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conference in March that a new round of central environmental inspectio
ns would be rolled out across the country in the next three years, starting this year, after the ap
proach proved successful in addressing environmental violations.
He said the new round will also cover central government bod
ies and State-owned enterprises, and inspectors will spend ano
ther year revisiting all areas to see whether or not the violations they found have been rectified.
The number of intellectual property rights cases handled by Chinese courts increased signif
icantly in 2018, showing that the country is increasingly aware of its importance in pursuing high-quality ec
onomic development, the Supreme People’s Court said on Monday in a white paper.
Courts at all levels accepted a total of 334,951 IPR cases in 2018, up
by 41.2 percent from the previous year, according to the court, which released the wh
ite paper – Intellectual Property Protection by Chinese Courts in 2018 – in Hefei, Anhui province.
Jiangsu, Zhejiang and Guangdong provinces, together with Beijing and Shanghai, rema
in the top contributors of cases, with the number of first-instance civil cases accepted by local courts rea
ching a combined 185,337 and covering 65.4 percent of the national total for IPR.
showed their innovative ideas, hoping to gain acc
ess to potential investors, mentors and business partners through the platform.
Wang Zhigang, minister of Science and Technology, said China
will further open up and strengthen international coop
eration in technological fields to promote a favorable environment for global talent.
The two-day event, with an exhibition area of 70,000 square meters, attracted more
than 4,000 professional organizations, training agencies, universities, tec
hnology enterprises and human resource agencies from 52 countries and regions across the world.
About 110,000 visitors were at the conference.China uses high-tech measures for cultural heritage protection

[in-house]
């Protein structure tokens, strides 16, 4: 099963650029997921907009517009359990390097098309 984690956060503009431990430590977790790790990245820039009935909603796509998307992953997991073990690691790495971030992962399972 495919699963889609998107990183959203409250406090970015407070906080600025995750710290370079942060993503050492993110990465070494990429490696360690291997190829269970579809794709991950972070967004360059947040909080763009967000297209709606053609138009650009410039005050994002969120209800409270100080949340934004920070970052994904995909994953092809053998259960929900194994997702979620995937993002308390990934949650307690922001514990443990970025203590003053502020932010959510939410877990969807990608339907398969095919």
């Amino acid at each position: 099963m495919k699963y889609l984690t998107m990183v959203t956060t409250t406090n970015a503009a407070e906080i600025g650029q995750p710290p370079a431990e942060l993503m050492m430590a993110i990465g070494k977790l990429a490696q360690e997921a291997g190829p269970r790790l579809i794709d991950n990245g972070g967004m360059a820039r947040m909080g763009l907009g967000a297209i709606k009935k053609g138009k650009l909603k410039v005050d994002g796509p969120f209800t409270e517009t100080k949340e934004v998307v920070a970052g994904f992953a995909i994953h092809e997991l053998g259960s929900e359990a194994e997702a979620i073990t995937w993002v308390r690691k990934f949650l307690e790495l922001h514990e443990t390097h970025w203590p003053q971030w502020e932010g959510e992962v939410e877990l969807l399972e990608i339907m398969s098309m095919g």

ng Wu. He planned to invite her to move in, but Wu didn’t want to leave her apartmen
t at the Social Welfare Institute of Wuhan in Jianghan district, where she had been residing for four years. So Han move
d to the institute, into an apartment across from Wu. He would call her every morning and they would eat three meals together.
On Nov 1, 2018, the two tied the knot. Han gave Wu a one-karat diamond ring at their wedding ceremony.
he institute arranged for them a suite, which has turned into a cozy home with their careful arrangement. Han’s books, newspap
ers and magnifying glasses and Wu’s handwork sit on the desk, while Han’s favorite calligraphy works hang on the wall.
Wu learns singing during the day and Han reads newspapers. When he plays Chinese che
ss, she sits and watches him. Sometimes they do handwork together, watch the TV news and order takeout food.
Han said he did astronomy research when he was young and Wu did oil exploration
, both areas requiring field work, so they have a lot of common topics to talk about every day.
On Thursday afternoon, they shot their wedding photos at the garden of the Social Welfare Institute. Han said, “I’m so happy.”
tension if it plans to change course and tack toward a softer departure. That would, however, require the U.K. to particip
ate in elections for the European Parliament in late May — something both the bloc and the British government have sought to avoid.
Polish Prime Minister Mateusz Morawiecki said the bloc was open to extending the departure process by “six or nine or 12 months.”
The political morass has left Britons on both sides of the debate frustrated and angry. S
ome Brexit supporters, who had planned to be celebrating Friday, were protesting instead.
Thousands converged on Parliament Square as lawmakers voted inside, waving Union Jack flags and singing, “Bye-Bye EU.”
Retired charity worker Mandy Childs, one of a band of hard-core Brexit supporter
s walking across England to London under the slogan “Leave Means Leave,” said she felt “heartbroken.”
“We were told over a 100 times by a British prime minister that we would be leaving on the 29th of March, 2019,” she said.
“To do that, promise the British people that and then say ‘Actually, no, we need to just put it back’ — absolute betrayal. And how dare she?”
But what about the trash that has already been dumped in South Korea — such as the smoldering heap in Uiseong?
The government has said it will relax regulations on incineration to allow for disposal, but that move has not thrilled environmental groups.
Kim Mi-kyung, of Greenpeace Korea, says incineration “creates various environmental and health problems like greenhouse gases and toxic substances.”
”If we expand the (use of) incinerators, the plastic use will expand with it, because it w
ill be easy to just burn them,” she says, adding that the problem needs to be tackled at the production level.
South Korea is one of the world’s biggest plastic consumers.
In 2015, it consumed almost 300 pounds (132 kilograms) of plastic
per capita, surpassing both the US and China at 205 and 128 pounds (93 and 58 kg), resp
ectively, according to Euromap,an association for plastics and rubber machinery manufacturers.